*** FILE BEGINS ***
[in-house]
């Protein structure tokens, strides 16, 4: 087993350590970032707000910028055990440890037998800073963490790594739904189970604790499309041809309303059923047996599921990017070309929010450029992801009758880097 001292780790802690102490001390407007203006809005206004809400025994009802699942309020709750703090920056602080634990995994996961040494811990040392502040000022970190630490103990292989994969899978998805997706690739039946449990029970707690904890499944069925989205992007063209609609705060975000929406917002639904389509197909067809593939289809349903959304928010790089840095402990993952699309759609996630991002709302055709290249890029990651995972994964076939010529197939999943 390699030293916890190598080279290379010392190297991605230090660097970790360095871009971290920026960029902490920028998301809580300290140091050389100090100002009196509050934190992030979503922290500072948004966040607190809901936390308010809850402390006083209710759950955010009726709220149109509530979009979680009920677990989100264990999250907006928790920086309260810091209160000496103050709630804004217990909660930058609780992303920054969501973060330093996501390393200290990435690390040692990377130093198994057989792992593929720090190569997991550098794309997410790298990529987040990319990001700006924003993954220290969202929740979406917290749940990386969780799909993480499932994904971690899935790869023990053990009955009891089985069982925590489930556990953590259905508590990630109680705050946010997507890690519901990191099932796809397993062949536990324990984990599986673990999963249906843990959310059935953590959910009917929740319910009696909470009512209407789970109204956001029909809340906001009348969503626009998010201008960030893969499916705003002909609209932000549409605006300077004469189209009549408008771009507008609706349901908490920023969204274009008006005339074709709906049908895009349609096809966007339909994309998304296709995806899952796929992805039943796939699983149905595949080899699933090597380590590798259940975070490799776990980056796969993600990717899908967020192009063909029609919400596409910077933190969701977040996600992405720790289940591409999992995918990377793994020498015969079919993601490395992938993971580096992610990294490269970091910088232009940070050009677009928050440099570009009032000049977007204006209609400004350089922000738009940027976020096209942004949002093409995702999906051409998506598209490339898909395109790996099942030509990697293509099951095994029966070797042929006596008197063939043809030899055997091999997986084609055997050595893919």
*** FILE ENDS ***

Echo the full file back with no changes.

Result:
[in-house]
């Protein structure tokens, strides 16, 4: 087993350590970032707000910028055990440890037998800073963490790594739904189970604790499309041809309303059923047996599921990017070309929010450029992801009758880097 001292780790802690102490001390407007203006809005206004809400025994009802699942309020709750703090920056602080634990995994996961040494811990040392502040000022970190630490103990292989994969899978998805997706690739039946449990029970707690904890499944069925989205992007063209609609705060975000929406917002639904389509197909067809593939289809349903959304928010790089840095402990993952699309759609996630991002709302055709290249890029990651995972994964076939010529197939999943 390699030293916890190598080279290379010392190297991605230090660097970790360095871009971290920026960029902490920028998301809580300290140091050389100090100002009196509050934190992030979503922290500072948004966040607190809901936390308010809850402390006083209710759950955010009726709220149109509530979009979680009920677990989100264990999250907006928790920086309260810091209160000496103050709630804004217990909660930058609780992303920054969501973060330093996501390393200290990435690390040692990377130093198994057989792992593929720090190569997991550098794309997410790298990529987040990319990001700006924003993954220290969202929740979406917290749940990386969780799909993480499932994904971690899935790869023990053990009955009891089985069982925590489930556990953590259905508590990630109680705050946010997507890690519901990191099932796809397993062949536990324990984990599986673990999963249906843990959310059935953590959910009917929740319910009696909470009512209407789970109204956001029909809340906001009348969503626009998010201008960030893969499916705003002909609209932000549409605006300077004469189209009549408008771009507008609706349901908490920023969204274009008006005339074709709906049908895009349609096809966007339909994309998304296709995806899952796929992805039943796939699983149905595949080899699933090597380590590798259940975070490799776990980056796969993600990717899908967020192009063909029609919400596409910077933190969701977040996600992405720790289940591409999992995918990377793994020498015969079919993601490395992938993971580096992610990294490269970091910088232009940070050009677009928050440099570009009032000049977007204006209609400004350089922000738009940027976020096209942004949002093409995702999906051409998506598209490339898909395109790996099942030509990697293509099951095994029966070797042929006596008197063939043809030899055997091999997986084609055997050595893919």